How does someone with no personal wrestling experience become team leader for the 2016 USA Wrestling women’s team and be named USA Wrestling’s Woman of the Year? If you ask Kyra Barry ’83, she will say it has to do with self-awareness and gumption.
“Throughout my career, I have always tried to take advantage of what is in front of me,” Barry says, adding that much of this learning has come from sports.
As board president of Beat the Streets, a nonprofit organization in New York City, Barry works to improve the lives and potential of youth through wrestling. It’s a job she finds deeply fulfilling.
“If you look at youth development, a lot of the metrics are based on academic markers. But now there is a lot of emphasis on noncognitive learning, and skills like perseverance, grit, and discipline,” Barry says. “Some kids will get that from the classroom, but others will find it on the playing field.”
As a three-sport athlete at Andover (soccer, squash, and softball), this was certainly true for Barry. Though she graduated before PA’s coed wrestling program started, it was at Andover that she was introduced to the sport by her close friend and wrestler Josh Hubbard ’83. Barry attended numerous matches at Andover and at Columbia College, where her boyfriend (now husband, David) was a wrestler.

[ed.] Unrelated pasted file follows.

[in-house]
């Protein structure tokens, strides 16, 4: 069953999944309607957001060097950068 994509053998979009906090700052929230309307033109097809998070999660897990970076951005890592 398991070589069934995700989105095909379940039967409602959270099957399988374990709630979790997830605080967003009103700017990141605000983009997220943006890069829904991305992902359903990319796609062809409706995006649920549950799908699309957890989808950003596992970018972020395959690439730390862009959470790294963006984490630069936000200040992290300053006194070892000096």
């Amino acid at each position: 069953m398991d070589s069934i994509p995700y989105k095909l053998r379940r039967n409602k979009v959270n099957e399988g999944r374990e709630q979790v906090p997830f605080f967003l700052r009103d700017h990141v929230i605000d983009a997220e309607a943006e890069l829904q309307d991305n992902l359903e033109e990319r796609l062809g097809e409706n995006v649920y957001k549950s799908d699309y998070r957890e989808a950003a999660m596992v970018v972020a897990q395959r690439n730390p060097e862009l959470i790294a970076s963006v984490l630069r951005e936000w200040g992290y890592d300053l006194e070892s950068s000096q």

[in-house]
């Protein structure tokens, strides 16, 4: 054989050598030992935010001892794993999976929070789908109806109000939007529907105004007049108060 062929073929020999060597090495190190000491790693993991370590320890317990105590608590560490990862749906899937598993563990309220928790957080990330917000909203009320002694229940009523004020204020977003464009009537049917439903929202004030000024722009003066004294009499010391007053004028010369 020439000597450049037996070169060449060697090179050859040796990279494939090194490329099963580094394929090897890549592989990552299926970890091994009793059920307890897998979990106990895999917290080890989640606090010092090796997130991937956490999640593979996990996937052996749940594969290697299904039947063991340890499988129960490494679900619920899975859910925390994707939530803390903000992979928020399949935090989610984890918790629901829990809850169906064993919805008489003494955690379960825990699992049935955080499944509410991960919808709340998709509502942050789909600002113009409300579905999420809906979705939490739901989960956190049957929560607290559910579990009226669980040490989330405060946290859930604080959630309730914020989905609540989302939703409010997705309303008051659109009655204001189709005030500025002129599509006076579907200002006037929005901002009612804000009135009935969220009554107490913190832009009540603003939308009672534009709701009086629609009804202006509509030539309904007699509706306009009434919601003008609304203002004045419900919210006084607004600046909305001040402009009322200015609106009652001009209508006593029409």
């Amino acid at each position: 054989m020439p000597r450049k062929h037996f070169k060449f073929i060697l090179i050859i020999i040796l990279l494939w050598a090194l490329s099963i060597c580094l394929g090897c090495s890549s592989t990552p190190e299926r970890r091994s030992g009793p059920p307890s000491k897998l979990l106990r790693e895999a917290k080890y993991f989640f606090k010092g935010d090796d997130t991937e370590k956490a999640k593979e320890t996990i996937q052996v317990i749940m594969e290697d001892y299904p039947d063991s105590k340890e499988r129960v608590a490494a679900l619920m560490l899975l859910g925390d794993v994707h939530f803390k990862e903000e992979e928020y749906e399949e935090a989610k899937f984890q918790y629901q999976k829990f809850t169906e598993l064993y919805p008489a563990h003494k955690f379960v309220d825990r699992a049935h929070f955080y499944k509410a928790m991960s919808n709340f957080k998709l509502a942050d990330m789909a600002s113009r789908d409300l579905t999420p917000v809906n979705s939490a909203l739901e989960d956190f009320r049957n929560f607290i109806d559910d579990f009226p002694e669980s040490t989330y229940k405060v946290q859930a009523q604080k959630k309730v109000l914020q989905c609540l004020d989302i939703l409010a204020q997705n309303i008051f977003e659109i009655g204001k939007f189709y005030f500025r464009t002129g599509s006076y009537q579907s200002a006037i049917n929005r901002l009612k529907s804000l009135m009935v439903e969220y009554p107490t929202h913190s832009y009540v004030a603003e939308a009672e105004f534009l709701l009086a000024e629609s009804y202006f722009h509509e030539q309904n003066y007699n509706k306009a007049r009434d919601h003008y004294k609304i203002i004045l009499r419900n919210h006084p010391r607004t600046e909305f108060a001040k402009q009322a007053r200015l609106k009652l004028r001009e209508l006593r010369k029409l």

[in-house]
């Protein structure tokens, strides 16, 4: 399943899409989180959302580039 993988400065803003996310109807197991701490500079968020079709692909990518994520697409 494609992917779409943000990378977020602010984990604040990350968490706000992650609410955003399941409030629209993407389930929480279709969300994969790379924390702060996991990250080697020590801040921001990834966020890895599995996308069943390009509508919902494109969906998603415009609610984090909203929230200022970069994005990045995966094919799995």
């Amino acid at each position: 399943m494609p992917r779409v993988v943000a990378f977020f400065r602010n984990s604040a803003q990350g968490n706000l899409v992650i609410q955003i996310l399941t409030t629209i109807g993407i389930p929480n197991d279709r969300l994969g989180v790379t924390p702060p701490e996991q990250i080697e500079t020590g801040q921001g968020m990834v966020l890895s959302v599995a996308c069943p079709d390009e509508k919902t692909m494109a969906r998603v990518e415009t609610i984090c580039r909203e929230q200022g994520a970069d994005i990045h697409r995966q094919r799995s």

After graduating from Columbia with a degree in urban studies and working in various transportation policy positions, Barry took time off to raise a family, but wrestling was always in the background.
When her children were in school and began to participate in sports, Barry became involved in various school boards and helped develop youth soccer and wrestling programs in Hoboken, N.J. Those experiences paved the way for her to join Beat the Streets (a partner organization of USA Wrestling) in 2010 and to become team leader of USA Wrestling’s women’s team for the 2016 Summer Olympics.
Barry’s Olympic role was focused on advocacy and ensuring the athletes adhered to Olympic rules and policies. As part of the official U.S. delegation, Barry took part in all activities with the athletes; she marched in the opening ceremony and lived in the Olympic Village. To top it off, the women’s team won its first gold medal. “The Olympics were the pinnacle, said Barry. “I loved it!”
Barry’s focus now is to advocate for wrestling, especially for women and girls. She has set up committees to help increase participation and is pursuing NCAA emerging sports status. What keeps her motivated and excited? Barry has learned a lot from sports, and she wants to share that knowledge with the next generation.
“When you get out on that mat, it is one on one. You have a keen sense of accomplishment and sense of self because you are the only one,” says Barry. “I think the skills acquired through wrestling are really important, particularly for women in the workplace as we fight for gender equity.”